A newcomer’s guide to a walkable lifestyle

A newcomer’s guide to a walkable lifestyle

Tom Palmer covered transportation and real estate development for 15 of his 32 years as a reporter and editor at the Boston Globe. He now owns Tom Palmer Communication, a consulting firm.

I’m a newcomer to Boston. I’ve only been here 40 years. The city has changed a lot in that time, but one thing hasn’t changed. It’s still a walkable city. My friends from the Midwest, and even some who visit from bigger cities closer to us, are invariably pleasantly surprised at how accessible and manageable it is. “I love Boston, because you can walk across town in 45 minutes,” a visitor told me.

There’s a lot of room for improvement, of course. Our walk/don’t walk/take-your-life-in-your-hands lights could be better. Pedestrians could shape up by paying attention to lights, but the streets are often so narrow it’s often tempting to make a run for it.

Another thing that hasn’t changed in my short time living in the Boston area is the price of housing. The front pages of newspapers in the 1970s lamented the high rents and home prices of the day, just like we do now. And today it’s even less affordable.

Even some Boston folks who arrived more recently than I object to the fact that Boston is growing so much, that it’s so much more congested than it was. We are lucky we have the attractions and resources – educational, business, medical, sports, cultural, entertainment – that make people want to come here and stay. In the years since Boston shook off its post-War slump and reinvented itself for the 21st century, we gradually and collectively chose to be a contemporary world-class city – competing for business and talent globally and growing to enable us to do that. As engaging as historical Old Boston was, and while we will preserve much of it, we elected not to remain a provincial, insulated community.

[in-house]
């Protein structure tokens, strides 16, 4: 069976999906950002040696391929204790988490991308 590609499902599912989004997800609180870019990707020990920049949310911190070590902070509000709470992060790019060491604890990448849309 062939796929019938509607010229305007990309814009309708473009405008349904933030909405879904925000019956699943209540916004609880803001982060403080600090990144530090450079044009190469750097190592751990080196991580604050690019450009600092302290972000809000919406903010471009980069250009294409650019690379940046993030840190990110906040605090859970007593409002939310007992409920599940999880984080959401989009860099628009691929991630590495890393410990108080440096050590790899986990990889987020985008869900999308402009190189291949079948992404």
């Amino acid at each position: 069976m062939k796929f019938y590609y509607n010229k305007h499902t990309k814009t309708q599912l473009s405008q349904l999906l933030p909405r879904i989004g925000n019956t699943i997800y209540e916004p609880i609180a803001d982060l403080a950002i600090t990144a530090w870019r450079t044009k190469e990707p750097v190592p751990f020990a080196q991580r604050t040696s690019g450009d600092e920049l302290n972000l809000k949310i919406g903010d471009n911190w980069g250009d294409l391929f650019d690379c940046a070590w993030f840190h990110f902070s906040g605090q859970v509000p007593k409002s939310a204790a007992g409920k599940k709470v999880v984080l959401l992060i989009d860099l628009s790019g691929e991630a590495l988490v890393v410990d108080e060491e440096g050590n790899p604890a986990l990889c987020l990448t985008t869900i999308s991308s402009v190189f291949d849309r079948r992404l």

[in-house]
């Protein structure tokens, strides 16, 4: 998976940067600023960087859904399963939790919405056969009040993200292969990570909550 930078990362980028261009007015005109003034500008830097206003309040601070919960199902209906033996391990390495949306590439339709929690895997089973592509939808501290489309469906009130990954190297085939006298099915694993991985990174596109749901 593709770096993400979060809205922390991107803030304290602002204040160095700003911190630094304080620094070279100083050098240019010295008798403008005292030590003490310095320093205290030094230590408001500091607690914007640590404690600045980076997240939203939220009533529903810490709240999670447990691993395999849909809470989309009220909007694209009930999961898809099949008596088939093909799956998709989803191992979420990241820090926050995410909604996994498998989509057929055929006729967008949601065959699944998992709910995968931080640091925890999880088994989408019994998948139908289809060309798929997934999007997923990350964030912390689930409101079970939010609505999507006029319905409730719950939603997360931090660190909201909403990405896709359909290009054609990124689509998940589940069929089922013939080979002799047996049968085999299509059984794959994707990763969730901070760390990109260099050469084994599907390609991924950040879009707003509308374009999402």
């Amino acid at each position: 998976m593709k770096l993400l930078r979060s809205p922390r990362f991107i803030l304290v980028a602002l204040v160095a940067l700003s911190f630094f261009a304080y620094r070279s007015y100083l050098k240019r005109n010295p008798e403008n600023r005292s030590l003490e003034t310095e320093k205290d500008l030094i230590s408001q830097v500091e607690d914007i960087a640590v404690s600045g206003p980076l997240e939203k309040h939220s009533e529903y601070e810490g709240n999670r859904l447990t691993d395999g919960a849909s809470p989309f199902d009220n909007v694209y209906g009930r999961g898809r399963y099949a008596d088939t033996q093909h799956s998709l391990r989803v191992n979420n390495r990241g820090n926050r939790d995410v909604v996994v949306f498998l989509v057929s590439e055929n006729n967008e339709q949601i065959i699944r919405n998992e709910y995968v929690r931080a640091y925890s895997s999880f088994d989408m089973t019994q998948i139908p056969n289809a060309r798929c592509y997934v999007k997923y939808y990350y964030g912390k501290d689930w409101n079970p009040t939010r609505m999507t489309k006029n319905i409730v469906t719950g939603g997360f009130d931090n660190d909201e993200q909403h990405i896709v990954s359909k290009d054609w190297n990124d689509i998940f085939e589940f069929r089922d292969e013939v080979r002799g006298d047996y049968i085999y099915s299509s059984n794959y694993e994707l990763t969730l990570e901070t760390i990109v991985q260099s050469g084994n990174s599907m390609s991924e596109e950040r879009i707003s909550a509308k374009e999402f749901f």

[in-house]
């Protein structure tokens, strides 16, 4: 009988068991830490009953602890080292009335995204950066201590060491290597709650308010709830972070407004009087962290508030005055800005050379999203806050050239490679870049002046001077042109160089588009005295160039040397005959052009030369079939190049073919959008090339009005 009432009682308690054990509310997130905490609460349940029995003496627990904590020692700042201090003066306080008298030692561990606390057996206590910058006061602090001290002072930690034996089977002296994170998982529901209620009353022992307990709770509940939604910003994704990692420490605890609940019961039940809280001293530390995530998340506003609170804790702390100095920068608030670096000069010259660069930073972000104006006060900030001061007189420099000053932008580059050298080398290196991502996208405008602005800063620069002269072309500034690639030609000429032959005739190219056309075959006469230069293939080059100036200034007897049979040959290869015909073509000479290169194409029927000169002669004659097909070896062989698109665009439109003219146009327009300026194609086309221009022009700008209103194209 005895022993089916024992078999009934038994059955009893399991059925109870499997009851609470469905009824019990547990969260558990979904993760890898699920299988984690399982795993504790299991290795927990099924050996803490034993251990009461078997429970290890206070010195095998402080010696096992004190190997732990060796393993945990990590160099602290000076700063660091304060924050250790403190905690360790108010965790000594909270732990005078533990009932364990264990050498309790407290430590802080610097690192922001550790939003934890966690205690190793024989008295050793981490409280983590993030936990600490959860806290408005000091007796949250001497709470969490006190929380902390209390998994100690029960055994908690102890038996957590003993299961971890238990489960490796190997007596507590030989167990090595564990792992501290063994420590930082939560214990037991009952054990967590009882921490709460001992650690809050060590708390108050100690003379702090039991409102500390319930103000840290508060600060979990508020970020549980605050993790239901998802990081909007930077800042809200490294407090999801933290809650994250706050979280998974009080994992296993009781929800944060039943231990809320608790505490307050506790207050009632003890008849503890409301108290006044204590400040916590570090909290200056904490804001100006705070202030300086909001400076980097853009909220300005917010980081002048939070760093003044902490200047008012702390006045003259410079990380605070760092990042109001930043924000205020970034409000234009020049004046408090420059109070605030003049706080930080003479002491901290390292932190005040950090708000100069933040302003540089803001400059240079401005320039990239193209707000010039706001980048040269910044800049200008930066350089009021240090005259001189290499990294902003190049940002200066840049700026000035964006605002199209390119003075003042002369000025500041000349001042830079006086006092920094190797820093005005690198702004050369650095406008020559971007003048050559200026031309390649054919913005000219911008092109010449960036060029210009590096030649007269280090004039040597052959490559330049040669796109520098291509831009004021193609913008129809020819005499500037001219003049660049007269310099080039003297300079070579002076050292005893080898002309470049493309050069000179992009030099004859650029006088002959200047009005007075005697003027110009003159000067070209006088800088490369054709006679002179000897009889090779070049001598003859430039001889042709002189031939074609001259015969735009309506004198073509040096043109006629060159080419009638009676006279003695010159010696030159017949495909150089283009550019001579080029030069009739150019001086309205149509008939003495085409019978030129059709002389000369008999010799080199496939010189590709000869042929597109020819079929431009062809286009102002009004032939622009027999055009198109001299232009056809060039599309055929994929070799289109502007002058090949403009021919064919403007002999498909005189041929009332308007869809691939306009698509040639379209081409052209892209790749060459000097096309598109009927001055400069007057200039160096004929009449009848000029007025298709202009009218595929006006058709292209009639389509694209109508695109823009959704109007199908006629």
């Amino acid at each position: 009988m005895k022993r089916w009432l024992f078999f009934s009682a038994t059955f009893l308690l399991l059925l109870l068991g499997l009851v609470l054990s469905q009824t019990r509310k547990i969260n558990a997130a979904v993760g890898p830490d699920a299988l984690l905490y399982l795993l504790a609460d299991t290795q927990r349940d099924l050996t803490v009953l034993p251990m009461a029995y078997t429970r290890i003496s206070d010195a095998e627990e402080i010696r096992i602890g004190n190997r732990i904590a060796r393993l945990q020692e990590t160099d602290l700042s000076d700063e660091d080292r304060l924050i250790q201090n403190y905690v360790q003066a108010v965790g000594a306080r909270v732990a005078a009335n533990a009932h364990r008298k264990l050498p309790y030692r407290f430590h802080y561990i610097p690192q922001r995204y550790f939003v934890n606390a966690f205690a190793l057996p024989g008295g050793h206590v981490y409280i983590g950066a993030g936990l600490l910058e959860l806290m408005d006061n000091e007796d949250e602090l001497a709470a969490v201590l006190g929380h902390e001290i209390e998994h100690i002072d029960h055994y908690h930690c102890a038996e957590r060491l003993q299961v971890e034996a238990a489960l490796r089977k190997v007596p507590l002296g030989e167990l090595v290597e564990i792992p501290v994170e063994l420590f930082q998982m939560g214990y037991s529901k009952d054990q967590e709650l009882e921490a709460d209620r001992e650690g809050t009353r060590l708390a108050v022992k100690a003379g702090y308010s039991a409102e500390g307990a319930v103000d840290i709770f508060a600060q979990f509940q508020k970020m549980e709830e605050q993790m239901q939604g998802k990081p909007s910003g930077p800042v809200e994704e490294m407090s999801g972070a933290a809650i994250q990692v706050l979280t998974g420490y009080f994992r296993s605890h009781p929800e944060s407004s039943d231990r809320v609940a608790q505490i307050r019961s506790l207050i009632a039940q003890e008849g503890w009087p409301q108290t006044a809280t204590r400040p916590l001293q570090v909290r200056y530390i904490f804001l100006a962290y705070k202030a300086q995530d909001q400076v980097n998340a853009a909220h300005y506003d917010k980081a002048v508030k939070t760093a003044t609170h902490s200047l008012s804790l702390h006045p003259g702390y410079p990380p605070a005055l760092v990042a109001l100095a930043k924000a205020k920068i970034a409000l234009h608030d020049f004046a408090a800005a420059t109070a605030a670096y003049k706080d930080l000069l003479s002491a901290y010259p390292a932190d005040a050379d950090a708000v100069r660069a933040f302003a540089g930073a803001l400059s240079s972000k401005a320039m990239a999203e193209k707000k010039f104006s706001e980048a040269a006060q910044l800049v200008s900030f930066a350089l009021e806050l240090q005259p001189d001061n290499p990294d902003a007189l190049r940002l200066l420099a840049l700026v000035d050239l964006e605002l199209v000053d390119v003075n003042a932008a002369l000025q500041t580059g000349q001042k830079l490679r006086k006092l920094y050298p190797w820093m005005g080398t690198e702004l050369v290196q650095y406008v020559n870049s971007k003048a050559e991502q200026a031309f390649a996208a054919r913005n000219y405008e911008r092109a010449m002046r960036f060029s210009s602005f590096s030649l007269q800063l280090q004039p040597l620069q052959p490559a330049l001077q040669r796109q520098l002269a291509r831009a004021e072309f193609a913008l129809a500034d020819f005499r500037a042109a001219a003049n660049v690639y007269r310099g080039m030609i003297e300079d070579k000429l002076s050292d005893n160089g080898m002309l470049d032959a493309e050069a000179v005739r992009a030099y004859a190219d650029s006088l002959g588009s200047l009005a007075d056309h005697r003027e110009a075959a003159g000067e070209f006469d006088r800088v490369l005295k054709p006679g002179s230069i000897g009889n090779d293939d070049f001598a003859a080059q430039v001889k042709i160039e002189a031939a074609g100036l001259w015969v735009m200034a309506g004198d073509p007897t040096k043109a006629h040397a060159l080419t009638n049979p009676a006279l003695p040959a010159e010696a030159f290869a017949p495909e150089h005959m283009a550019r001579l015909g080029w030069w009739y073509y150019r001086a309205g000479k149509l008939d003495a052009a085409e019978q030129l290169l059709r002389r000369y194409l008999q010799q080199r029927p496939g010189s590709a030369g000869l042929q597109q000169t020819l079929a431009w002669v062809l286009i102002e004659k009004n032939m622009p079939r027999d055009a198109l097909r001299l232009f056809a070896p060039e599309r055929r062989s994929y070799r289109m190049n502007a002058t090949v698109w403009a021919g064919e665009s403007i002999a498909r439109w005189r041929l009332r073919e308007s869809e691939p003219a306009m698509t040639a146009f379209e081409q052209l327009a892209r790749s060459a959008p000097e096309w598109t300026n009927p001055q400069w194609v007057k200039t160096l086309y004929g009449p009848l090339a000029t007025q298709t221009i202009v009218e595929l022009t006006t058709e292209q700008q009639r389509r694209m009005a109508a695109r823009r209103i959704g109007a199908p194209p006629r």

With that choice came the responsibility to overcome the barriers to increasing our housing supply, to accepting density. We’ve taken some steps in that direction, adding thousands of apartments just since the recent recession. Boston was at its most dense at mid-20th century, but the automobile did not yet dominate like it does in today’s car culture. People walked more and took public transportation more. The population then declined and only began growing again in about 1990. If we are going to accommodate continually increasing numbers of fellow residents of the Boston area, we must adjust our ways so we can all efficiently get where we need to go. A young professional woman I met the other day rides a fold-up electric scooter from her home in the Seaport to her job in the Back Bay, wearing a collapsible helmet that she found from a European manufacturer. We need more entrepreneurial commuters like that.

But most people in the city are going to walk at least a portion of their daily trips. Walking is healthy and social. As a counterpart, a big part of the solution to our overcrowded highways and streets is expanding our transit capacity. That means both fixing our ill-maintained existing MBTA system and eventually adding to the network. A good transit system enables and encourages walking.

Our continued economic development and our quality of life depend on it.

This article was featured in WalkBoston’s January 2017 newsletter.
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